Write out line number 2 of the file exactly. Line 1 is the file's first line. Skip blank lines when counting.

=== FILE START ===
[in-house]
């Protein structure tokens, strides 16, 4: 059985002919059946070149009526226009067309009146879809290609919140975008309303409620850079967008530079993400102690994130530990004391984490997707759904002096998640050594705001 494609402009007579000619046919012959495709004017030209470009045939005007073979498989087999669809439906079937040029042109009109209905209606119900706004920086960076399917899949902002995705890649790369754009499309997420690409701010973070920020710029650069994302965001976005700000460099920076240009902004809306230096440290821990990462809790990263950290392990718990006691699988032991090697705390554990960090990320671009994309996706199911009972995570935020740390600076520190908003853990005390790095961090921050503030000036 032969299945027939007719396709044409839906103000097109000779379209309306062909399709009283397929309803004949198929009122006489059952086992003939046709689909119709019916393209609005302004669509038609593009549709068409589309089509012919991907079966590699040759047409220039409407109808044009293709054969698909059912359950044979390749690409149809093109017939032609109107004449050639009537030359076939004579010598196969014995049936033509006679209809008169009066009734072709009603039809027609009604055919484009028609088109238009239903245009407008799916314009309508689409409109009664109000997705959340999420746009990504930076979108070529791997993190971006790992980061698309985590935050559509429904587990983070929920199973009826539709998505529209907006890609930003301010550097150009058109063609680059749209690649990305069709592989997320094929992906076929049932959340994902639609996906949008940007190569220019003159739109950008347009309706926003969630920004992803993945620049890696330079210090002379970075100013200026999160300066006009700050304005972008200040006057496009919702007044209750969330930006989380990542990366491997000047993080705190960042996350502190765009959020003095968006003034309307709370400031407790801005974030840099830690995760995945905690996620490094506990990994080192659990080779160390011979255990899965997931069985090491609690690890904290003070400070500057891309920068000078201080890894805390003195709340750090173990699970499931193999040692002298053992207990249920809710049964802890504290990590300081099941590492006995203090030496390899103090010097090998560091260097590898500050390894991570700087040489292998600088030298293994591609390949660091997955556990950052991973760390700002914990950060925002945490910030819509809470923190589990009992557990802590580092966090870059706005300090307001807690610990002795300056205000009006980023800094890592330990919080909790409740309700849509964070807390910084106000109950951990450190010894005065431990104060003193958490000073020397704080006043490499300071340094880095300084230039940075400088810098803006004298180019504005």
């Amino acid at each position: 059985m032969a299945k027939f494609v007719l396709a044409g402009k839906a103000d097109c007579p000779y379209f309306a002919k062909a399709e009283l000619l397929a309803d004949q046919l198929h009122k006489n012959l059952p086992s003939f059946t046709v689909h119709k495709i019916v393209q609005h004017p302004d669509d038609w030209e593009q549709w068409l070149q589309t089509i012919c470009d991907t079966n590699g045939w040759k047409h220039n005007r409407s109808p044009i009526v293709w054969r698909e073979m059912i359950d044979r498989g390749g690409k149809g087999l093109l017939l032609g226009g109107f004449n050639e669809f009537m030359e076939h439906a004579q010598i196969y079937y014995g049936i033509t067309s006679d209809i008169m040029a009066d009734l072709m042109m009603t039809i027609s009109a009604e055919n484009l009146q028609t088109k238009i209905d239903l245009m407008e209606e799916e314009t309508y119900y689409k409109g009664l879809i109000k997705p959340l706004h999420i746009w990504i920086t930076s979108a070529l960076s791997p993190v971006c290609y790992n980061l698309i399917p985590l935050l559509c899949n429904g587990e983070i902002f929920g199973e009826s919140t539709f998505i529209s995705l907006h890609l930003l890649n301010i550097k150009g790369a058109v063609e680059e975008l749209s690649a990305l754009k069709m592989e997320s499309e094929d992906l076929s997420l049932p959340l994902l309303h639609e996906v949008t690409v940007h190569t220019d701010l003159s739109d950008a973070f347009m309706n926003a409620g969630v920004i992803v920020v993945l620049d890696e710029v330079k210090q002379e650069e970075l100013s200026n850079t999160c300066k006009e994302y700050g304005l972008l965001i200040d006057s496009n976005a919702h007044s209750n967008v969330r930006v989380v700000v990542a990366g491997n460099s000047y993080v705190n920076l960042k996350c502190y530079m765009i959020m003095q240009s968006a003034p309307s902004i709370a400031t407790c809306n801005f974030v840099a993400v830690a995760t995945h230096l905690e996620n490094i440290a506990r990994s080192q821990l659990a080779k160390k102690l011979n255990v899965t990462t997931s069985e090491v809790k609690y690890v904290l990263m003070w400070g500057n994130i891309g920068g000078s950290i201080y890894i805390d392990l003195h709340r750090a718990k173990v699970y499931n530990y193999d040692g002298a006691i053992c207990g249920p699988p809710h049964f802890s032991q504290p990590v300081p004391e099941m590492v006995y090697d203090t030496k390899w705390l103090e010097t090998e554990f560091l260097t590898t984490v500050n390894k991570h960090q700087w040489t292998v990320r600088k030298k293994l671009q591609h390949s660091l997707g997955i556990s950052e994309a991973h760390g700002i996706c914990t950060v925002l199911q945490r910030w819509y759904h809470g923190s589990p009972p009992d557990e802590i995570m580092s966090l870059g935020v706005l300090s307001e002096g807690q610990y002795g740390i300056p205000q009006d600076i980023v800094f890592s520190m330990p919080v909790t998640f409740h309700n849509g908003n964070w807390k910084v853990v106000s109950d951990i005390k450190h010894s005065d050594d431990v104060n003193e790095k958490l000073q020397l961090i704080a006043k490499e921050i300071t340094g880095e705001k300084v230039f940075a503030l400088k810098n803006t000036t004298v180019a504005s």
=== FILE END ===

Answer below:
């Protein structure tokens, strides 16, 4: 059985002919059946070149009526226009067309009146879809290609919140975008309303409620850079967008530079993400102690994130530990004391984490997707759904002096998640050594705001 494609402009007579000619046919012959495709004017030209470009045939005007073979498989087999669809439906079937040029042109009109209905209606119900706004920086960076399917899949902002995705890649790369754009499309997420690409701010973070920020710029650069994302965001976005700000460099920076240009902004809306230096440290821990990462809790990263950290392990718990006691699988032991090697705390554990960090990320671009994309996706199911009972995570935020740390600076520190908003853990005390790095961090921050503030000036 032969299945027939007719396709044409839906103000097109000779379209309306062909399709009283397929309803004949198929009122006489059952086992003939046709689909119709019916393209609005302004669509038609593009549709068409589309089509012919991907079966590699040759047409220039409407109808044009293709054969698909059912359950044979390749690409149809093109017939032609109107004449050639009537030359076939004579010598196969014995049936033509006679209809008169009066009734072709009603039809027609009604055919484009028609088109238009239903245009407008799916314009309508689409409109009664109000997705959340999420746009990504930076979108070529791997993190971006790992980061698309985590935050559509429904587990983070929920199973009826539709998505529209907006890609930003301010550097150009058109063609680059749209690649990305069709592989997320094929992906076929049932959340994902639609996906949008940007190569220019003159739109950008347009309706926003969630920004992803993945620049890696330079210090002379970075100013200026999160300066006009700050304005972008200040006057496009919702007044209750969330930006989380990542990366491997000047993080705190960042996350502190765009959020003095968006003034309307709370400031407790801005974030840099830690995760995945905690996620490094506990990994080192659990080779160390011979255990899965997931069985090491609690690890904290003070400070500057891309920068000078201080890894805390003195709340750090173990699970499931193999040692002298053992207990249920809710049964802890504290990590300081099941590492006995203090030496390899103090010097090998560091260097590898500050390894991570700087040489292998600088030298293994591609390949660091997955556990950052991973760390700002914990950060925002945490910030819509809470923190589990009992557990802590580092966090870059706005300090307001807690610990002795300056205000009006980023800094890592330990919080909790409740309700849509964070807390910084106000109950951990450190010894005065431990104060003193958490000073020397704080006043490499300071340094880095300084230039940075400088810098803006004298180019504005």